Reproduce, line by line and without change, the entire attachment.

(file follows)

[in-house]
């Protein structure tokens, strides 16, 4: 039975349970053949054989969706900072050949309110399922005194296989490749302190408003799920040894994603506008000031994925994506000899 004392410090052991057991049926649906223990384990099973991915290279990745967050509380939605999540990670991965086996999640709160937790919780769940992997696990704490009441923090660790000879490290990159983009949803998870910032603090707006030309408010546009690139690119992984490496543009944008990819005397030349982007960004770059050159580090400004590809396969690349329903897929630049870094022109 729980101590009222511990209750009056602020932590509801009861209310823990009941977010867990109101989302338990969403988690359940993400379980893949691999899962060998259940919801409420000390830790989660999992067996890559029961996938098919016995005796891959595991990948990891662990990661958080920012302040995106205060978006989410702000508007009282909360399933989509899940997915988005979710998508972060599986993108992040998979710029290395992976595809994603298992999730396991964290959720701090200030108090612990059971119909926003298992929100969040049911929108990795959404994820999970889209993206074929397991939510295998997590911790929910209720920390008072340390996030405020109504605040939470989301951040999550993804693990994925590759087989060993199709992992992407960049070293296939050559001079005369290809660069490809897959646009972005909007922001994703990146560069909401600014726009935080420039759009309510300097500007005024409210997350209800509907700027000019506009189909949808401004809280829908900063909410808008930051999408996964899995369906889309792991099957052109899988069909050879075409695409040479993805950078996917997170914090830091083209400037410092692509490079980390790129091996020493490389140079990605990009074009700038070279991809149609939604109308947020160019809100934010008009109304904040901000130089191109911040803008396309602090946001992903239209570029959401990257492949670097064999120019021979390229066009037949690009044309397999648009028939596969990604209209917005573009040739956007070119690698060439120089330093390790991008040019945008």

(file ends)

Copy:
[in-house]
């Protein structure tokens, strides 16, 4: 039975349970053949054989969706900072050949309110399922005194296989490749302190408003799920040894994603506008000031994925994506000899 004392410090052991057991049926649906223990384990099973991915290279990745967050509380939605999540990670991965086996999640709160937790919780769940992997696990704490009441923090660790000879490290990159983009949803998870910032603090707006030309408010546009690139690119992984490496543009944008990819005397030349982007960004770059050159580090400004590809396969690349329903897929630049870094022109 729980101590009222511990209750009056602020932590509801009861209310823990009941977010867990109101989302338990969403988690359940993400379980893949691999899962060998259940919801409420000390830790989660999992067996890559029961996938098919016995005796891959595991990948990891662990990661958080920012302040995106205060978006989410702000508007009282909360399933989509899940997915988005979710998508972060599986993108992040998979710029290395992976595809994603298992999730396991964290959720701090200030108090612990059971119909926003298992929100969040049911929108990795959404994820999970889209993206074929397991939510295998997590911790929910209720920390008072340390996030405020109504605040939470989301951040999550993804693990994925590759087989060993199709992992992407960049070293296939050559001079005369290809660069490809897959646009972005909007922001994703990146560069909401600014726009935080420039759009309510300097500007005024409210997350209800509907700027000019506009189909949808401004809280829908900063909410808008930051999408996964899995369906889309792991099957052109899988069909050879075409695409040479993805950078996917997170914090830091083209400037410092692509490079980390790129091996020493490389140079990605990009074009700038070279991809149609939604109308947020160019809100934010008009109304904040901000130089191109911040803008396309602090946001992903239209570029959401990257492949670097064999120019021979390229066009037949690009044309397999648009028939596969990604209209917005573009040739956007070119690698060439120089330093390790991008040019945008």